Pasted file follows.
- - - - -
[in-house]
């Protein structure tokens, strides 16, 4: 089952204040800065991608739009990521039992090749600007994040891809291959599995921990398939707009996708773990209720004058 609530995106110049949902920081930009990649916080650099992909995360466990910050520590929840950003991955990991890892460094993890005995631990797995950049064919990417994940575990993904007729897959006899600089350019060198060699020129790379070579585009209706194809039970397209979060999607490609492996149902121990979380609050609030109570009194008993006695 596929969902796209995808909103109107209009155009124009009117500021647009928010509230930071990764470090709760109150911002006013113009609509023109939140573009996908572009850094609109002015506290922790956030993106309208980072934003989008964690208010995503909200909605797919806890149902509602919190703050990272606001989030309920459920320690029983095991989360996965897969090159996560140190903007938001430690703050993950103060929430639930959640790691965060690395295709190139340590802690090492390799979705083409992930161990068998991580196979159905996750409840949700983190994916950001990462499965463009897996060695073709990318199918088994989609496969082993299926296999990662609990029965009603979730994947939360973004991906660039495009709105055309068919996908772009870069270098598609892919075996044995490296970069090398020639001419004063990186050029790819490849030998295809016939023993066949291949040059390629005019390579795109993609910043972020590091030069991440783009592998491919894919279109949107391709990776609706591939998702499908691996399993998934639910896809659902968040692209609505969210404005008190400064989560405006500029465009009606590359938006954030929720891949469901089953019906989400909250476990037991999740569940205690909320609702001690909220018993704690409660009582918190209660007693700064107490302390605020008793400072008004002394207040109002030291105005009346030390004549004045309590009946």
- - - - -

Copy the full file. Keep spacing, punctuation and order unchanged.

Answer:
[in-house]
């Protein structure tokens, strides 16, 4: 089952204040800065991608739009990521039992090749600007994040891809291959599995921990398939707009996708773990209720004058 609530995106110049949902920081930009990649916080650099992909995360466990910050520590929840950003991955990991890892460094993890005995631990797995950049064919990417994940575990993904007729897959006899600089350019060198060699020129790379070579585009209706194809039970397209979060999607490609492996149902121990979380609050609030109570009194008993006695 596929969902796209995808909103109107209009155009124009009117500021647009928010509230930071990764470090709760109150911002006013113009609509023109939140573009996908572009850094609109002015506290922790956030993106309208980072934003989008964690208010995503909200909605797919806890149902509602919190703050990272606001989030309920459920320690029983095991989360996965897969090159996560140190903007938001430690703050993950103060929430639930959640790691965060690395295709190139340590802690090492390799979705083409992930161990068998991580196979159905996750409840949700983190994916950001990462499965463009897996060695073709990318199918088994989609496969082993299926296999990662609990029965009603979730994947939360973004991906660039495009709105055309068919996908772009870069270098598609892919075996044995490296970069090398020639001419004063990186050029790819490849030998295809016939023993066949291949040059390629005019390579795109993609910043972020590091030069991440783009592998491919894919279109949107391709990776609706591939998702499908691996399993998934639910896809659902968040692209609505969210404005008190400064989560405006500029465009009606590359938006954030929720891949469901089953019906989400909250476990037991999740569940205690909320609702001690909220018993704690409660009582918190209660007693700064107490302390605020008793400072008004002394207040109002030291105005009346030390004549004045309590009946």